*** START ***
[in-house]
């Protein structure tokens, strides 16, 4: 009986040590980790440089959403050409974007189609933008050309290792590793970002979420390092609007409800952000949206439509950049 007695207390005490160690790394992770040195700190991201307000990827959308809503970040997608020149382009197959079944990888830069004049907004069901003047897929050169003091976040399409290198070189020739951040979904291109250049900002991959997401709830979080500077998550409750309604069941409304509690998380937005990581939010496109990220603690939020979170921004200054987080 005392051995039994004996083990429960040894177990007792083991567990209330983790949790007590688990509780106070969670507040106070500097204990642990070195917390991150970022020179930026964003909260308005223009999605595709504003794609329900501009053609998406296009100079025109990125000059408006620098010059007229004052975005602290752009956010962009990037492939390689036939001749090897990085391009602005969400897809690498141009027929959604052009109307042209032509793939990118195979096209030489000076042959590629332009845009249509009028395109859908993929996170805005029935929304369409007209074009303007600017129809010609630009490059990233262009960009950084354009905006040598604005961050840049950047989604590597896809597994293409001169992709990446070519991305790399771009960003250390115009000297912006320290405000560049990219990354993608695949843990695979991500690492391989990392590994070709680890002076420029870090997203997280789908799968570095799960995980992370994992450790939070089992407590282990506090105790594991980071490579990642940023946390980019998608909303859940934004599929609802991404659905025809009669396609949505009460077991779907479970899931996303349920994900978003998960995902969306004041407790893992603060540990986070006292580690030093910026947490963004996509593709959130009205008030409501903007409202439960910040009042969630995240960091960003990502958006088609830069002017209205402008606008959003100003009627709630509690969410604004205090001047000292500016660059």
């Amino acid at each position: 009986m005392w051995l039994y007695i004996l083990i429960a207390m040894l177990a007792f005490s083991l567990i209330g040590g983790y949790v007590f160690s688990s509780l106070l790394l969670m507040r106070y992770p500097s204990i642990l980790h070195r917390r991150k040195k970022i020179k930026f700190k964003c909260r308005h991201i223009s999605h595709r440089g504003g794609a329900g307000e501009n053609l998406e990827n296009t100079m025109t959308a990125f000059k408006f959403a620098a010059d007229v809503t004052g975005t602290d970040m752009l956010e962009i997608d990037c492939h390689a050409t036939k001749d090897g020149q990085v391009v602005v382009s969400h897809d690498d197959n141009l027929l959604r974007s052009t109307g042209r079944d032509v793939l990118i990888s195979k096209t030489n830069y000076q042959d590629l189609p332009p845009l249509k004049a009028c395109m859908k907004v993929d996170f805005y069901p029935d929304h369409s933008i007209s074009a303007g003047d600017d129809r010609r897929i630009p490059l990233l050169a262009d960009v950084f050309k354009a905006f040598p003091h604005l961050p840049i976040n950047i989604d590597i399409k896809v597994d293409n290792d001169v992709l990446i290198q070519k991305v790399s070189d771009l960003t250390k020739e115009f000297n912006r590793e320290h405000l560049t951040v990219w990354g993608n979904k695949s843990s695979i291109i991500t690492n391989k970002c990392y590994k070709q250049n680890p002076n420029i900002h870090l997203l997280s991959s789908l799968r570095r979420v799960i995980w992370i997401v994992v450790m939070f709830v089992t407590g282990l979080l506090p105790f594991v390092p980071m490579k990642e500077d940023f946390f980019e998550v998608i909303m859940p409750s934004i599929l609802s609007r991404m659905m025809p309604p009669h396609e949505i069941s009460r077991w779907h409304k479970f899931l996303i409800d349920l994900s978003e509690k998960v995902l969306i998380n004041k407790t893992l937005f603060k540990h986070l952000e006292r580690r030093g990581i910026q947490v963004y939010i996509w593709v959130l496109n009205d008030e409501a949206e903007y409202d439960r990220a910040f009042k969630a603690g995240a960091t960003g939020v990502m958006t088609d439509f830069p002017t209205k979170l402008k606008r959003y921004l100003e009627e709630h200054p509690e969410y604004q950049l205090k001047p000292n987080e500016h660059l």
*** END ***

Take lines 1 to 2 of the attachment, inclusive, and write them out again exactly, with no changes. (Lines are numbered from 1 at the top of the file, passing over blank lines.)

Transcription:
[in-house]
């Protein structure tokens, strides 16, 4: 009986040590980790440089959403050409974007189609933008050309290792590793970002979420390092609007409800952000949206439509950049 007695207390005490160690790394992770040195700190991201307000990827959308809503970040997608020149382009197959079944990888830069004049907004069901003047897929050169003091976040399409290198070189020739951040979904291109250049900002991959997401709830979080500077998550409750309604069941409304509690998380937005990581939010496109990220603690939020979170921004200054987080 005392051995039994004996083990429960040894177990007792083991567990209330983790949790007590688990509780106070969670507040106070500097204990642990070195917390991150970022020179930026964003909260308005223009999605595709504003794609329900501009053609998406296009100079025109990125000059408006620098010059007229004052975005602290752009956010962009990037492939390689036939001749090897990085391009602005969400897809690498141009027929959604052009109307042209032509793939990118195979096209030489000076042959590629332009845009249509009028395109859908993929996170805005029935929304369409007209074009303007600017129809010609630009490059990233262009960009950084354009905006040598604005961050840049950047989604590597896809597994293409001169992709990446070519991305790399771009960003250390115009000297912006320290405000560049990219990354993608695949843990695979991500690492391989990392590994070709680890002076420029870090997203997280789908799968570095799960995980992370994992450790939070089992407590282990506090105790594991980071490579990642940023946390980019998608909303859940934004599929609802991404659905025809009669396609949505009460077991779907479970899931996303349920994900978003998960995902969306004041407790893992603060540990986070006292580690030093910026947490963004996509593709959130009205008030409501903007409202439960910040009042969630995240960091960003990502958006088609830069002017209205402008606008959003100003009627709630509690969410604004205090001047000292500016660059």